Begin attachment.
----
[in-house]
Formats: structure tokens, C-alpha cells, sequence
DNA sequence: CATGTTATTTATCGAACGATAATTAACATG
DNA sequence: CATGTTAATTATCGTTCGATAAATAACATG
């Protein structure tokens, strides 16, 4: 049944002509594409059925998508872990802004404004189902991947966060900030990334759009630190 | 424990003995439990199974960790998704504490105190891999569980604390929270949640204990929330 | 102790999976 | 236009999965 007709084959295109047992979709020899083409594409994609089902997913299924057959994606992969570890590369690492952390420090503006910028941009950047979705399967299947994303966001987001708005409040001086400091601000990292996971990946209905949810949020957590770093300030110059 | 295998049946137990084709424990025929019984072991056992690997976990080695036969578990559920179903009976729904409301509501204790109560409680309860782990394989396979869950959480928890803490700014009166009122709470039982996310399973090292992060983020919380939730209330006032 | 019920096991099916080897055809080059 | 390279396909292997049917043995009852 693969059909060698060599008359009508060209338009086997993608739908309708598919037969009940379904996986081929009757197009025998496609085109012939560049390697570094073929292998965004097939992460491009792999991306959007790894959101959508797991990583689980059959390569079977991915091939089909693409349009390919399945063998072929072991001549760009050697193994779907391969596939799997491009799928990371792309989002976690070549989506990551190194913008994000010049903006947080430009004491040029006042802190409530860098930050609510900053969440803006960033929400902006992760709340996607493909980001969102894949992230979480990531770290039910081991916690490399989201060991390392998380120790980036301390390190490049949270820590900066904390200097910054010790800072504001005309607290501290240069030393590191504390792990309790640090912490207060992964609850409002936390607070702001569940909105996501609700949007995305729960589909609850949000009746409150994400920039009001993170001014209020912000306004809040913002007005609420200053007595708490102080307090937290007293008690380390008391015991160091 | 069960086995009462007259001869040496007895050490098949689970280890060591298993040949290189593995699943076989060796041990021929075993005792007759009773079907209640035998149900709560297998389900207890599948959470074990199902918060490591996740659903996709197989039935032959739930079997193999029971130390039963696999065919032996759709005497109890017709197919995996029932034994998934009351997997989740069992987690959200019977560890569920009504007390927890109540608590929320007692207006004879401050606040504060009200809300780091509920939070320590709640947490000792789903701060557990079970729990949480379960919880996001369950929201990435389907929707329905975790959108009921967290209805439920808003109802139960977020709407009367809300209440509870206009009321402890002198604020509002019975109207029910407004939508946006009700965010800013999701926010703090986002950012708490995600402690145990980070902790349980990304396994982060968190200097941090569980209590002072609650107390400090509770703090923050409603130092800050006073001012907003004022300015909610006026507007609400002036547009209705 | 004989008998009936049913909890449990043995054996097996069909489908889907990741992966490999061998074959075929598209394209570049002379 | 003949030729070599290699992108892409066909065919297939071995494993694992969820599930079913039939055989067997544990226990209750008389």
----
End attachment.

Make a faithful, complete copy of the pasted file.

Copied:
[in-house]
Formats: structure tokens, C-alpha cells, sequence
DNA sequence: CATGTTATTTATCGAACGATAATTAACATG
DNA sequence: CATGTTAATTATCGTTCGATAAATAACATG
């Protein structure tokens, strides 16, 4: 049944002509594409059925998508872990802004404004189902991947966060900030990334759009630190 | 424990003995439990199974960790998704504490105190891999569980604390929270949640204990929330 | 102790999976 | 236009999965 007709084959295109047992979709020899083409594409994609089902997913299924057959994606992969570890590369690492952390420090503006910028941009950047979705399967299947994303966001987001708005409040001086400091601000990292996971990946209905949810949020957590770093300030110059 | 295998049946137990084709424990025929019984072991056992690997976990080695036969578990559920179903009976729904409301509501204790109560409680309860782990394989396979869950959480928890803490700014009166009122709470039982996310399973090292992060983020919380939730209330006032 | 019920096991099916080897055809080059 | 390279396909292997049917043995009852 693969059909060698060599008359009508060209338009086997993608739908309708598919037969009940379904996986081929009757197009025998496609085109012939560049390697570094073929292998965004097939992460491009792999991306959007790894959101959508797991990583689980059959390569079977991915091939089909693409349009390919399945063998072929072991001549760009050697193994779907391969596939799997491009799928990371792309989002976690070549989506990551190194913008994000010049903006947080430009004491040029006042802190409530860098930050609510900053969440803006960033929400902006992760709340996607493909980001969102894949992230979480990531770290039910081991916690490399989201060991390392998380120790980036301390390190490049949270820590900066904390200097910054010790800072504001005309607290501290240069030393590191504390792990309790640090912490207060992964609850409002936390607070702001569940909105996501609700949007995305729960589909609850949000009746409150994400920039009001993170001014209020912000306004809040913002007005609420200053007595708490102080307090937290007293008690380390008391015991160091 | 069960086995009462007259001869040496007895050490098949689970280890060591298993040949290189593995699943076989060796041990021929075993005792007759009773079907209640035998149900709560297998389900207890599948959470074990199902918060490591996740659903996709197989039935032959739930079997193999029971130390039963696999065919032996759709005497109890017709197919995996029932034994998934009351997997989740069992987690959200019977560890569920009504007390927890109540608590929320007692207006004879401050606040504060009200809300780091509920939070320590709640947490000792789903701060557990079970729990949480379960919880996001369950929201990435389907929707329905975790959108009921967290209805439920808003109802139960977020709407009367809300209440509870206009009321402890002198604020509002019975109207029910407004939508946006009700965010800013999701926010703090986002950012708490995600402690145990980070902790349980990304396994982060968190200097941090569980209590002072609650107390400090509770703090923050409603130092800050006073001012907003004022300015909610006026507007609400002036547009209705 | 004989008998009936049913909890449990043995054996097996069909489908889907990741992966490999061998074959075929598209394209570049002379 | 003949030729070599290699992108892409066909065919297939071995494993694992969820599930079913039939055989067997544990226990209750008389």